Radio 4’s new direction

Upon his stage-managed release from prison this week, Pete Doherty told the assembled microphone-waving morons of the press that "gangsters and Radio 4" made for the worst part of his stay at her Majesty’s pleasure (and ours, come to think of it) in Wormwood Scrubs. A typically daft comment from Doherty, who, one imagines, was the kind of youth who’d fall asleep to the monotonous tones of the shipping forecast.

Yet of late, Radio 4 has bizarrely started to realign itself for a more populist, younger listenership, albeit one defined by those thrusting producers who left Oxbridge and were able to use daddy’s money to fund months of unpaid work experience with all the other Nicholases and Emilys.

Now it must be admitted that some good has come of this yoof drive: next week, for example, Asher D will be the deserving and interesting subject of John Humphrys’ On The Ropes, which ought introduce the former So Solid Crew rapper to a new audience and, more generally, give the residents of Godalming and Grantham direct insight into an inner-city world they usually encounter only through skewed tabloid reports.

However, Radio 4’s new music-specific output is altogether more hit-and-miss. Recently the station has served up a panel discussion on the merits of Pulp’s ‘Common People’; Mark E Smith on Front Row; Jon Ronson and Robbie Williams on the hunt for UFOs; and Simon Armitage raising his right arm to give the bloated corpse of Ian Curtis a weary flogging. All of these felt entirely out of place, far better suited to 6music or Radios 2 or 3, while Paul Morley’s recent programme about John Cooper Clarke (a great opportunity) was marred by the former’s wearily familiar reminisces on punk and Manchester. At least on the radio you can’t see his jowls.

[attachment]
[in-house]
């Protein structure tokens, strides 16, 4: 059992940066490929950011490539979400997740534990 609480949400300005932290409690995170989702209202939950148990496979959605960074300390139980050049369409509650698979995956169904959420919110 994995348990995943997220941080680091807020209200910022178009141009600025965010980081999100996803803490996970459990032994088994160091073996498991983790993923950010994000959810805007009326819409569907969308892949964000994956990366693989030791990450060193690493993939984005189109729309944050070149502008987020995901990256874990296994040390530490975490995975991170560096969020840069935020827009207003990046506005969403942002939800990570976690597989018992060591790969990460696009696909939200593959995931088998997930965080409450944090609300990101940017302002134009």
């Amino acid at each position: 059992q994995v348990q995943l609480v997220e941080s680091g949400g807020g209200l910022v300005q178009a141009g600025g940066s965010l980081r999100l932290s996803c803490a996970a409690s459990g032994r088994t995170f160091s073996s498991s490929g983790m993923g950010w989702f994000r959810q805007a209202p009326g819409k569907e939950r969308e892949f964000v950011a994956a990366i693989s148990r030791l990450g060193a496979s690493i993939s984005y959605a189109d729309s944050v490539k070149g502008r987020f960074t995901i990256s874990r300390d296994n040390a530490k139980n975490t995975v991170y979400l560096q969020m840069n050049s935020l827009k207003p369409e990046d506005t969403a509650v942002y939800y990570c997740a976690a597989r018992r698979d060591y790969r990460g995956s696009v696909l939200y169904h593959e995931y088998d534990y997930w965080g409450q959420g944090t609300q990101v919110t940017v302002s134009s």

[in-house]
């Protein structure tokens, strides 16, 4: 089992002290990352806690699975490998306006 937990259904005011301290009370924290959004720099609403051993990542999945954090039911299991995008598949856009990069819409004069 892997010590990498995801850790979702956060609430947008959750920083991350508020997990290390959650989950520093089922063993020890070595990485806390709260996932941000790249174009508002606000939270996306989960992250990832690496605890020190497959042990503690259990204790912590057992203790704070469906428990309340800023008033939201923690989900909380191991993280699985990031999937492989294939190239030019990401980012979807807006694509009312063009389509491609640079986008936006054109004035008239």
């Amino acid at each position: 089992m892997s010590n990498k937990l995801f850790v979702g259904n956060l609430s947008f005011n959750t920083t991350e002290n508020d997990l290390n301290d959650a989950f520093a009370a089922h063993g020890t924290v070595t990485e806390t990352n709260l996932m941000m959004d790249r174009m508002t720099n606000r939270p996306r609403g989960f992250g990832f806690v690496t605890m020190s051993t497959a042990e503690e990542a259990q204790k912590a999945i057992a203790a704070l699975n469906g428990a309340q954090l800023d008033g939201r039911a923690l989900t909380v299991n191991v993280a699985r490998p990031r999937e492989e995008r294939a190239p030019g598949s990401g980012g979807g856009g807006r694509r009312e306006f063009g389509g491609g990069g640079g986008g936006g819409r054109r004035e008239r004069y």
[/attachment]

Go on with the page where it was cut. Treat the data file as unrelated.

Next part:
Similarly, a recent special 50th anniversary edition of Sue McGregor’s The Reunion was broadcast from the BFI theatre, the audience laughing uproariously every time one of the cast members, or director Bruce Robinson, hammed a line from his film Withnail & I. It was hard to see the point of the programme – it failed to examine the film as a piece of classic cult cinema and an excoriation of the failed ’60s dream, instead relying heavily on the student cliche of it being one long audiovisual drinking game. To any listener unfamiliar with the film, it would have made little or no sense.

After a brief rant about the pernicious affect Hollywood has on the British film industry, Robinson remarked, "They should get me on Question Time" – and the audience guffawed. Like so much of Radio 4’s output, the youth programmes fall into the trap of fusty in-jokes and self-referential titters.

Radio 4 ought to stick to what it’s good at – hard-hitting news, the shipping forecast, A Book at Bedtime, Just a Minute, the Today programme (itself weakened, post-Hutton and budget cuts), In Our Time, Week in Westminster, Farming Today, I’m Sorry I Haven’t A Clue, Unreliable Evidence, Sandy Toksvig vehicles, The Archers. I’ve been a listener for two decades precisely because Radio 4 doesn’t trouble itself with music and popular culture; it provides a respite and an education, a reminder that there is a world outside vinyl-mining, gigs and pub pontifications. If it were to change too far the other direction, I might well find myself in that most unusual of places: in accord with Pete Doherty.

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